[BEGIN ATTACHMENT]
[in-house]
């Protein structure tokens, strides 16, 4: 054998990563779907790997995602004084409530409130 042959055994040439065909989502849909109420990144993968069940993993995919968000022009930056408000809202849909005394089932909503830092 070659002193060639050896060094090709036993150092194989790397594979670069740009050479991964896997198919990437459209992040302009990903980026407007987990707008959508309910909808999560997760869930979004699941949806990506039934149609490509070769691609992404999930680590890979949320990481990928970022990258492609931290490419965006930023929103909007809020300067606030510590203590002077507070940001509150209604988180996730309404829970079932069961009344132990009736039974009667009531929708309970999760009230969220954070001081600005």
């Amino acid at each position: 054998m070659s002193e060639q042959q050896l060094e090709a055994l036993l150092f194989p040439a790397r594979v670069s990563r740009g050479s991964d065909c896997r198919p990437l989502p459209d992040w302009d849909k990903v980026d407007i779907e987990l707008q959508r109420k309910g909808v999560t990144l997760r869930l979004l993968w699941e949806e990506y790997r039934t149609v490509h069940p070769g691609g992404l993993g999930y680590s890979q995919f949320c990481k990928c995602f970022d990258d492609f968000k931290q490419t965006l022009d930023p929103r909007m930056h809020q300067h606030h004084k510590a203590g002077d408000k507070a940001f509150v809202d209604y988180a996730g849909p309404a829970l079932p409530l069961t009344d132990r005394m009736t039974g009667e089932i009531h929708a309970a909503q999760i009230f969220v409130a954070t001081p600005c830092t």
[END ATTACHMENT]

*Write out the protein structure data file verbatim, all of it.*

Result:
[in-house]
């Protein structure tokens, strides 16, 4: 054998990563779907790997995602004084409530409130 042959055994040439065909989502849909109420990144993968069940993993995919968000022009930056408000809202849909005394089932909503830092 070659002193060639050896060094090709036993150092194989790397594979670069740009050479991964896997198919990437459209992040302009990903980026407007987990707008959508309910909808999560997760869930979004699941949806990506039934149609490509070769691609992404999930680590890979949320990481990928970022990258492609931290490419965006930023929103909007809020300067606030510590203590002077507070940001509150209604988180996730309404829970079932069961009344132990009736039974009667009531929708309970999760009230969220954070001081600005």
């Amino acid at each position: 054998m070659s002193e060639q042959q050896l060094e090709a055994l036993l150092f194989p040439a790397r594979v670069s990563r740009g050479s991964d065909c896997r198919p990437l989502p459209d992040w302009d849909k990903v980026d407007i779907e987990l707008q959508r109420k309910g909808v999560t990144l997760r869930l979004l993968w699941e949806e990506y790997r039934t149609v490509h069940p070769g691609g992404l993993g999930y680590s890979q995919f949320c990481k990928c995602f970022d990258d492609f968000k931290q490419t965006l022009d930023p929103r909007m930056h809020q300067h606030h004084k510590a203590g002077d408000k507070a940001f509150v809202d209604y988180a996730g849909p309404a829970l079932p409530l069961t009344d132990r005394m009736t039974g009667e089932i009531h929708a309970a909503q999760i009230f969220v409130a954070t001081p600005c830092t």